Spokane Symphony to Perform Chopin and BrahmsThursday Apr 13, 2017 • Press Release
Internationally Acclaimed Pianist Claire Haungci Makes Spokane Debut
CONTACT: Jane Cody 464-7074
SPOKANE— The Spokane Symphony, conducted by Music Director Eckart Preu, will perform a pair of romantic works by Chopin and Brahms on Saturday, April 22 at 8 p.m. and Sunday, April 23 at 3 p.m. at Martin Woldson Theater at The Fox. Internationally acclaimed pianist Claire Huangci will make her first appearance with the Symphony performing Chopin’s Piano Concerto No. 1, an exquisite yet herculean display of virtuosity. It is paired with Brahms’ monumental First Symphony. The program also includes American composer John Corigliano’s neo-classical Elegy.
Both performances include a talk one hour before curtain time that is free to all ticket holders.
Claire Huangci, a young American pianist of Chinese heritage, has succeeded in establishing herself as a highly respected artist. While she started her career as a celebrated child prodigy who once gave a private concert for President Bill Clinton at the age of ten, she has gone on to captivate audiences with her virtuosic and moving performances around the globe. Huangci had her artistic breakthrough performing the music of Chopin, winning first prize at the International Chopin Competition in 2009, followed by Miami’s Chopin Competition in 2010. She has since proven her great versatility with an unusually broad repertoire, which includes a large number of contemporary works. She has performed with an impressive list of orchestras, including Mozarteumorchester Salzburg, Stuttgart Radio Symphony Orchestra (under Sir Roger Norrington), Münchner Kammerorchester, China Philharmonic Orchestra and Vancouver, Santa Fe, Moscow Radio and Istanbul State Symphonies. This will be her first appearance with the Spokane Symphony. More… [http://www.barrettartists.com/artist.php?id=huangci&aview=bio]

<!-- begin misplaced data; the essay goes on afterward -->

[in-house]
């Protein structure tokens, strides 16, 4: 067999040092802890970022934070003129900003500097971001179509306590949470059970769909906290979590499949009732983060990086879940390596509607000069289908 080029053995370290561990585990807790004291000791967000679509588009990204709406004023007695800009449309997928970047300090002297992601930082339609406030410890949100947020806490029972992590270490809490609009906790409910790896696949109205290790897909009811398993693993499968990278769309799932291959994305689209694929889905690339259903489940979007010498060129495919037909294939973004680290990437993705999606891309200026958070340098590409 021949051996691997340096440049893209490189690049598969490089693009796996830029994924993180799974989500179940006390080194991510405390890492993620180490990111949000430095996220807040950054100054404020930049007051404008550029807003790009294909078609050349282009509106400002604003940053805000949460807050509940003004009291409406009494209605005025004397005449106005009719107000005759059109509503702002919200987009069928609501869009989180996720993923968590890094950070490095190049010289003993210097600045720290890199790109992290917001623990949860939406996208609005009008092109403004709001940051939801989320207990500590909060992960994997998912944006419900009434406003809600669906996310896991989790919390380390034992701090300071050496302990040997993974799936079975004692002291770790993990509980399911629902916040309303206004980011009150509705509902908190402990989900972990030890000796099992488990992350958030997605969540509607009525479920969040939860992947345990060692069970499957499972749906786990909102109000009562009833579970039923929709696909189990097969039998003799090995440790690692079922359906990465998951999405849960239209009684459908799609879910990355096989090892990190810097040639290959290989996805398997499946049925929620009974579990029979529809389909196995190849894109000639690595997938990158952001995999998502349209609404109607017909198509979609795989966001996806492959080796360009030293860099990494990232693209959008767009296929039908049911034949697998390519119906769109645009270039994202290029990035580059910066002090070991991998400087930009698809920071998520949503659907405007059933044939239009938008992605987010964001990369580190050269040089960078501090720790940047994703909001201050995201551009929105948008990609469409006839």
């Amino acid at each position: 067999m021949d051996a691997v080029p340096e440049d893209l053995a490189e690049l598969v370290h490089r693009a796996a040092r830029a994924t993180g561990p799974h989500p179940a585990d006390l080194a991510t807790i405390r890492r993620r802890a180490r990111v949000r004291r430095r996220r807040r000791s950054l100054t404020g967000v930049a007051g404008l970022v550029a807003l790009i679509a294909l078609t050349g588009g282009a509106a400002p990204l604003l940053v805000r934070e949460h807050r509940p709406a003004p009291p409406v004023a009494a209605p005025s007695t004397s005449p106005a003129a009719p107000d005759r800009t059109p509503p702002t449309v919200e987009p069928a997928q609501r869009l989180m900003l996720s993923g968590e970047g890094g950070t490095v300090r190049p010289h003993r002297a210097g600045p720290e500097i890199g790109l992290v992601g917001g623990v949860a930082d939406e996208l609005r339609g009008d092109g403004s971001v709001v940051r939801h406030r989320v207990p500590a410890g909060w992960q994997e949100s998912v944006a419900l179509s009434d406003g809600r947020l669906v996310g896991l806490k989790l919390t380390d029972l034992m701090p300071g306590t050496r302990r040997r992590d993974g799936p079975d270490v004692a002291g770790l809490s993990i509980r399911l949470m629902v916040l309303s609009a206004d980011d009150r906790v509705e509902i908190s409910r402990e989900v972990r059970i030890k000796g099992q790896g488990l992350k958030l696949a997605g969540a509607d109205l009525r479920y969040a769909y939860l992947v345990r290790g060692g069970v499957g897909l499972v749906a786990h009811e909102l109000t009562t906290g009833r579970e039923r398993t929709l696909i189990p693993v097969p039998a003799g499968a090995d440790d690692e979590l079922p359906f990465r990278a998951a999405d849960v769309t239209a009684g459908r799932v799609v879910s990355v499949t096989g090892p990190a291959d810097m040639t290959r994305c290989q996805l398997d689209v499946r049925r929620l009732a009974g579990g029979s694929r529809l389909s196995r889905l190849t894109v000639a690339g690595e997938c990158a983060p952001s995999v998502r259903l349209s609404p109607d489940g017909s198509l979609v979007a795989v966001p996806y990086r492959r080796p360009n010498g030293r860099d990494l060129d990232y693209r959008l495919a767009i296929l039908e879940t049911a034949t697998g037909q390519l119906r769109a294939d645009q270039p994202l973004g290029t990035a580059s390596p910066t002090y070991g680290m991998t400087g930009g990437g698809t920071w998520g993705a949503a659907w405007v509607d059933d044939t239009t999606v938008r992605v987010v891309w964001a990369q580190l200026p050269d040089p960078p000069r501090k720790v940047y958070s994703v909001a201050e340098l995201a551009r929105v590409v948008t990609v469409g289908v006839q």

John Corigliano’s Elegy is a neo-Romantic work originally composed in 1965 as a trio for flute, clarinet and harp. Intended as background music for a love scene from the off-Broadway play Helen by Wallace Grey, it portrays the aging Helen of Troy consorting with her young lover Telemachus. Orchestrated a year later and dedicated to Samuel Barber, it was Corigliano’s first orchestral work.
Frédéric Chopin’s Piano Concerto No. 1 in E minor, Op. 11 was praised by Schumann for bringing "the spirit of Beethoven into the concert hall." Written when the composer was just twenty, the work is filled with the lyric melodies that were to become Chopin’s trademark. By contrast, the orchestration is light, serving primarily as a backdrop for the soloist. This is truly a pianist’s concerto, filled with virtuoso passages designed to showcase the technical brilliance of the soloist Claire Haungci.
Johannes Brahms’ Symphony No. 1 in C minor, Op. 68 is a monumental work that took more than 14 years to complete. In part this was due to the ghost of Beethoven that haunted Brahms; he wrote “You don’t know what it is like always to hear that giant marching along behind me.” He was only 21-year-old (in 1854), when he first heard Beethoven's Ninth Symphony and resolved to write one in the same key (D minor). After multiple attempts, he produced his symphony that looked to his idol while remaining true to his musical instincts. The first and last movements clearly reflect the influence of Beethoven, while the two central movements combine great lyricism and expressiveness.
Tickets are available with personalized service in advance at the Box Office at Martin Woldson Theater at The Fox, 1001 W. Sprague, or by calling 509-624-1200. Tickets may also be purchased online at www.spokanesymphony.org. Tickets are also available at all TicketsWest outlets or by calling 1-800-325-SEAT.